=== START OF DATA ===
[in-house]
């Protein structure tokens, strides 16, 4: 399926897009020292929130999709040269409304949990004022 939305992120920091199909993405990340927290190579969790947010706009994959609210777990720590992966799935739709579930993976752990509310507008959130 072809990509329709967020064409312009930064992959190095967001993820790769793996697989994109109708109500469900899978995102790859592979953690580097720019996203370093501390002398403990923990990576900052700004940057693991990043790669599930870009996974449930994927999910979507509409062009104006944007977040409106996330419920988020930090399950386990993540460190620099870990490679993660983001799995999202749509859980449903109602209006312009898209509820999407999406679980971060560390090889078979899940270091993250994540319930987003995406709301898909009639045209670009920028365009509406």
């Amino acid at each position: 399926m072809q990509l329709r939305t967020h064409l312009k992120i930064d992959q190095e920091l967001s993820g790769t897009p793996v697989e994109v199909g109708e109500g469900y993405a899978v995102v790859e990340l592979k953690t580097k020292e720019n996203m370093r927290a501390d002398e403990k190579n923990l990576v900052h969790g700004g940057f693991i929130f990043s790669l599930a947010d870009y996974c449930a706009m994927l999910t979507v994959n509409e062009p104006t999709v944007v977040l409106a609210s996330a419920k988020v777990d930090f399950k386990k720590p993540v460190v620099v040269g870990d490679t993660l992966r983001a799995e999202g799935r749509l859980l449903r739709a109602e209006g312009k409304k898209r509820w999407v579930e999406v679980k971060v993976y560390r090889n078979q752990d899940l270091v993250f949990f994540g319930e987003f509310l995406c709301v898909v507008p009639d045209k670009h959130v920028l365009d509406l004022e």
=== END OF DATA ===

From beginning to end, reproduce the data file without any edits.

[in-house]
């Protein structure tokens, strides 16, 4: 399926897009020292929130999709040269409304949990004022 939305992120920091199909993405990340927290190579969790947010706009994959609210777990720590992966799935739709579930993976752990509310507008959130 072809990509329709967020064409312009930064992959190095967001993820790769793996697989994109109708109500469900899978995102790859592979953690580097720019996203370093501390002398403990923990990576900052700004940057693991990043790669599930870009996974449930994927999910979507509409062009104006944007977040409106996330419920988020930090399950386990993540460190620099870990490679993660983001799995999202749509859980449903109602209006312009898209509820999407999406679980971060560390090889078979899940270091993250994540319930987003995406709301898909009639045209670009920028365009509406």
């Amino acid at each position: 399926m072809q990509l329709r939305t967020h064409l312009k992120i930064d992959q190095e920091l967001s993820g790769t897009p793996v697989e994109v199909g109708e109500g469900y993405a899978v995102v790859e990340l592979k953690t580097k020292e720019n996203m370093r927290a501390d002398e403990k190579n923990l990576v900052h969790g700004g940057f693991i929130f990043s790669l599930a947010d870009y996974c449930a706009m994927l999910t979507v994959n509409e062009p104006t999709v944007v977040l409106a609210s996330a419920k988020v777990d930090f399950k386990k720590p993540v460190v620099v040269g870990d490679t993660l992966r983001a799995e999202g799935r749509l859980l449903r739709a109602e209006g312009k409304k898209r509820w999407v579930e999406v679980k971060v993976y560390r090889n078979q752990d899940l270091v993250f949990f994540g319930e987003f509310l995406c709301v898909v507008p009639d045209k670009h959130v920028l365009d509406l004022e």